Parking spots and lockers are often separately titled properties, which means they have their own maintenance fee attached to them. If your parking spot or locker is separately titled, then you have to pay a separate fee on top of your condo maintenance fee.
Source: via Condos.ca as of Jan 4, 2018. All data is for 2017 unless otherwise noted.
Condos.ca has worked diligently to ensure the accuracy of this information and our calculations including the removal of any small samples and data anomalies that could skew results. However, we cannot guarantee the information with 100% certainty due to factors including but not limited to potential incorrect information entered by listing brokerages or agents on MLS. This information and the views and opinions expressed here are intended for educational purposes only. Condos.ca accepts no liability for the content of this study.
It wasn’t that long ago when the outlook for retirees focused on baby boomers downsizing and moving into smaller homes in the country — trading an urban lifestyle with a relaxing, rural retirement.
Fast forward 20 years, and many retirees are opting to stay in their homes for longer: renovating, upgrading and improving accessibility along the way.
A comfortable home is a comfortable lifestyle that many are not willing, or wanting, to give up.
The definition of “old” has changed.
Joseph Segal, the founder of Kingswood Capital, has just put his tony 22,000-square -foot home in Vancouver’s west side up for sale, for $63 million.
Why? Because they are downsizing to a smaller home in Vancouver.
“I’m an old man,” said the 92-year-old Segal, and “it’s a big place.”
Many of us are living longer and have healthier lifespans with various sources of retirement income, and ultimately we will ask the question: should we buy a condo, downsize to a smaller home or cash in and rent?
All options have pros and cons.
Is a condo right for you?
Buying a condo may mean downsizing our footprint, but in many cases it doesn’t mean downsizing the cost.
Retirement communities are being pitched to seniors across the country with promises of amenities such as entertainment, hospitals to retail.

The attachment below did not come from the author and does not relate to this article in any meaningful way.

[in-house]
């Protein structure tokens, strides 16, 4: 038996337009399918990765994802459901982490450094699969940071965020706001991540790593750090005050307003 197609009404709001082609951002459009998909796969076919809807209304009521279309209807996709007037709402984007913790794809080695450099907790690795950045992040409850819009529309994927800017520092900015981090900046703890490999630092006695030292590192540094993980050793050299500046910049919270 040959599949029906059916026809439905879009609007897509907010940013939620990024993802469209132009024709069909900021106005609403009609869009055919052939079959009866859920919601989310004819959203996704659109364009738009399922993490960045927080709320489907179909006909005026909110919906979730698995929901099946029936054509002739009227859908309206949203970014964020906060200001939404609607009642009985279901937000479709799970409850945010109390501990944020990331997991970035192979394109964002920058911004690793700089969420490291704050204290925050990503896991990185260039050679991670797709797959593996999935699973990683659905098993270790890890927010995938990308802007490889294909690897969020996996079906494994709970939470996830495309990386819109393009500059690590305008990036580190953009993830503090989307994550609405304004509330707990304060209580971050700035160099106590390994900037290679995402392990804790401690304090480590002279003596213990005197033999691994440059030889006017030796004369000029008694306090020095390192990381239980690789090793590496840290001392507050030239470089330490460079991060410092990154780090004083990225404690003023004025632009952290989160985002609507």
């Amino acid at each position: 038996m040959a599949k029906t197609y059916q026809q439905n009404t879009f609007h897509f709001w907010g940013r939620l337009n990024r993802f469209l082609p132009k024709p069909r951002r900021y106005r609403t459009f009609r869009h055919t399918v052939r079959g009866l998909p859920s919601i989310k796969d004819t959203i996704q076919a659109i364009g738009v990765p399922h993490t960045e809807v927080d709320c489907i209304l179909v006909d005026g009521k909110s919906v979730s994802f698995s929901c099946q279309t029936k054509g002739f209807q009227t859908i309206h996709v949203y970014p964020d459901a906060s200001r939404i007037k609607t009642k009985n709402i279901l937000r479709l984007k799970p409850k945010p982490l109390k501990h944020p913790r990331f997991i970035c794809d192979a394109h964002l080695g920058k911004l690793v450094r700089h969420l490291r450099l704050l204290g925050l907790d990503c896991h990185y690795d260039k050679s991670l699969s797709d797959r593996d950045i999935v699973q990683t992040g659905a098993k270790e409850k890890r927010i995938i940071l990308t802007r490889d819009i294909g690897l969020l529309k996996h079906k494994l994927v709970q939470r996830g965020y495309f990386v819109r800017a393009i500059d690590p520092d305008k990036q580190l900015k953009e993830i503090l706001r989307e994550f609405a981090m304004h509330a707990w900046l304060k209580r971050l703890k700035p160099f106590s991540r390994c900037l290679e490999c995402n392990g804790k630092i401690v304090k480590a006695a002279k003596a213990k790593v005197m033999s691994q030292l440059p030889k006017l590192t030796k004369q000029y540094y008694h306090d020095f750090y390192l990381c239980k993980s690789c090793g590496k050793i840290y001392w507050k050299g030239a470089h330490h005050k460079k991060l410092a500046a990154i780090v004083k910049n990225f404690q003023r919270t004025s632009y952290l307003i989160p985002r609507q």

Many choose to be closer to families along with the desire to live in accommodations that are maintenance free. It can be enticing.
On the other hand, the concern over new costs such as condo fees or retirement residence fees can be worrisome.
Is it time to downsize?
In a hot real estate market, the temptation to cash in and lock in your appreciation can be overwhelming.
But before you do, Ted Rechtschaffen, president and CEO of TriDelta Financial, said in a BNN interview to ask yourself: is the house I’m in now too large or too difficult for me to manage?
And consider where your wealth is concentrated. Do you have too much of your wealth tied up in real estate? You have to live somewhere. So do you buy or rent? Unless you plan on living in a home for at least 6 years, you might be better off renting.
I’ve never been a fan of trying to time the market. You have to get it right at least twice. Going in and getting out.
Consider your lifestyle, potential longevity and retirement funding options. Even if you don’t pick the peak of the market you are still holding on to the lottery ticket that doesn’t have an expiration date.
A growing number of homeowners are unlocking the equity in their houses, by selling and moving into a rental.
William Jack woke up in the middle of the night last month as he often does. This time, though, he rolled over and went back to sleep.